Discard Studies

This compendium and rubric are of interest to working on waste and oceans:


Jellyfish/food futures reading list

Spineless, Juli Berwald

“Jellyfish Blooms: advances and challenges”
As jellyfish interactions with humans increase in coastal waters, there is an urgent need to provide science-based management strategies to mitigate the negative socioeconomic impacts of jellyfish blooms and to exploit potential benefits of their ecosystem services. This Theme Section presents the latest advances in jellyfish research, from new sampling methods to food-web and life-cycle studies. The methodological advances presented will help to overcome difficulties in sampling due to the fluctuations in abundance and irregular distributions of jellyfish.

“Eating Jellyfish: safety, chemical and sensory properties”
People’s preference for fish with a high trophic level, like Atlantic cod and tuna, leads to a large food footprint. Responsible seafood consumption should include underutilised local products; hence the culinary use of edible jellyfish can be an effective contribution. The present work focused on Catostylus tagi to contribute to the consumption of edible jellyfish in the West.


Agriculture, Climate Change and Food Security in the 21st Century: Our Daily Bread, Lewis H. Ziska
This book explores the history of agriculture, and the threat that climate change imposes for all aspects of our “daily bread”. While these challenges are severe and significant, it argues that we are not without hope, and offers a wide range of solutions, from polyculture farming to feminism that can, when applied, lead to a better future for humankind.

“Moving from ‘‘matters of fact’’ to ‘‘matters of concern’’ in order to grow economic food futures in the Anthropocene,” Ann Hill
Agrifood scholars commonly adopt ‘‘a matter of fact way of speaking’’ to talk about the extent of neoliberal rollout in the food sector and the viability of ‘‘alternatives’’ to capitalist food initiatives. Over the past few decades this matter of fact stance has resulted in heated debate in agrifood scholarship on two distinct battlegrounds namely, the corporate food regime and the alternative food regime. In this paper I identify some of the limitations of speaking in a matter of fact way and of focusing on capitalist and neoliberal economies as the yardstick by which to assess all food economy initiatives. Using stories of bananas in Australia and the Philippines I advocate for a new mode of critical inquiry in food scholarship that focuses on matters of concern. Following Bruno Latour I use the term critical inquiry to refer to research methods and thinking practices that multiply possible ways of being and acting in the world. The new mode of critical inquiry I propose centers on enacting three broad research matters of concern. These are (1) gathering and assembling economic diversity (2) human actancy and (3) nonhuman actancy. I argue that through becoming critical minds in the Latourian sense researchers can play a key role in enacting economic food futures in the Anthropocene.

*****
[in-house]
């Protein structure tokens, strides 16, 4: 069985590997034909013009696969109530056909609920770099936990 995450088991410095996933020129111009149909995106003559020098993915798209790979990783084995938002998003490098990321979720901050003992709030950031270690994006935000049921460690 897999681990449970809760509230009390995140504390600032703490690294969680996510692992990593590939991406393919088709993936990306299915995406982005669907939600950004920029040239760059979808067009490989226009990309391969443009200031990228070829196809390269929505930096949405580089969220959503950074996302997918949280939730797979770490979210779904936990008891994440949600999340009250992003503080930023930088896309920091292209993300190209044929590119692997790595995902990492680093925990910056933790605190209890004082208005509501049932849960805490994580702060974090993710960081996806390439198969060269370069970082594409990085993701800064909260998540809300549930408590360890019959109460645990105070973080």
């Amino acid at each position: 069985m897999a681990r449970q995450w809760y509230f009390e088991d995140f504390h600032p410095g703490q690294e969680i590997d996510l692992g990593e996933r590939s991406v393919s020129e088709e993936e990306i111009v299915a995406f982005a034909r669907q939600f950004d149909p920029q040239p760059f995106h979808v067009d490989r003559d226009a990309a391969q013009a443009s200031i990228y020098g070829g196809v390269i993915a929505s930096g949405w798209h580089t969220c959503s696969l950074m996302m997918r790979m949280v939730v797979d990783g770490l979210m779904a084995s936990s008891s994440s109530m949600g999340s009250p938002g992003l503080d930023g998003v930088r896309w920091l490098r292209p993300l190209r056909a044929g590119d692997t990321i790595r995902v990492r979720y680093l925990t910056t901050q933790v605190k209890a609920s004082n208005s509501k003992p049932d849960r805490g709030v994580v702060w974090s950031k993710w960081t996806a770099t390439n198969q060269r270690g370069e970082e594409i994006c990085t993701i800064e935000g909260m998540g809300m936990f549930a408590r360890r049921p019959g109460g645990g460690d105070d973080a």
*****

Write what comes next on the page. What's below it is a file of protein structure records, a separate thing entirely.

“Future of Food: How We Cook,” Nicola David et al
Rustling up a meal becomes a whole new experience when you can print your own food, use a smart oven or have a robot do all the work for you

IFTF: Food Futures Lab

In 2017, the Food Futures Lab will conduct a deep dive into the motivations, aspirations, and strategies of eaters as they adapt to this emerging world and look to food as a lever for transformation. To gain insight into this future, we will map the strategies that eaters around the world are using to ensure they are eating safe, nutritious, sustainable, and delicious food.


University of Sheffield Sustainable Food Futures

Based at the University of Sheffield, we are an interdisciplinary initiative that seeks to research and deliver sustainable agri-food systems in order to provide sufficient safe, affordable and nutritious food for all.


The world is increasingly urban. W hat urban dwellers eat now and will eat i n the future, and how this food is brought to them, will impact the sustainability of our food systems. We therefore need to work on urban food systems – i.e.

Oceans Like Us – references

Future of Marine Animal Populations (FMAP) | Census of Marine Life

No Description


Dossier: The Ocean Atlas | Heinrich Böll Foundation

The ocean covers more than two-thirds of our planet’s surface. It is rich in resources and provides us with food, energy, and minerals. Oceans are important transportation routes and crucial for the stability of our climate and the weather. But due to overfishing, the loss of biodiversity, and ocean pollution, the future of this unique ecosystem faces a grave threat today.


Mountains > Cement > Buildings

Deep time vs human time +  inseparability:

Research list:

Cement and CO2


Oceans Like Us / The Cosmopolitans


The flathead mullet is cosmopolitan in coastal waters of the tropical, subtropical and temperate zones of all seas.[2]



Oceans Like Us / words+ideas


Wet synanthropes

Death of a thousand signing animals (right whale epitaphs)

People statues (Jason Decares)

Plastic pollution (see vids of people scuba diving through a plastic debris wind)

crushed ocean foods, plastics, murkiness, plankton dust

ghost nets

Whale vomiting plastic bags

plastic sex toys in fish mouths

plastic in translucent whales and fish

plastic dancing with humans

humans and plastic in deep sexual embraces


Humbacter (human bacteria hybrids)

Hydrocarbon dreaming (new hybrids and up cycled conveyances)

Broken world broken stuff

Dishes playing in the shallows (Japanese woodblock)

Gag ordered scientists

Amphibious diving vehicles for corporate use only

Dredges and diggers

The qualities of water

The ocean as a heterotopia



Sketch drawings and notes: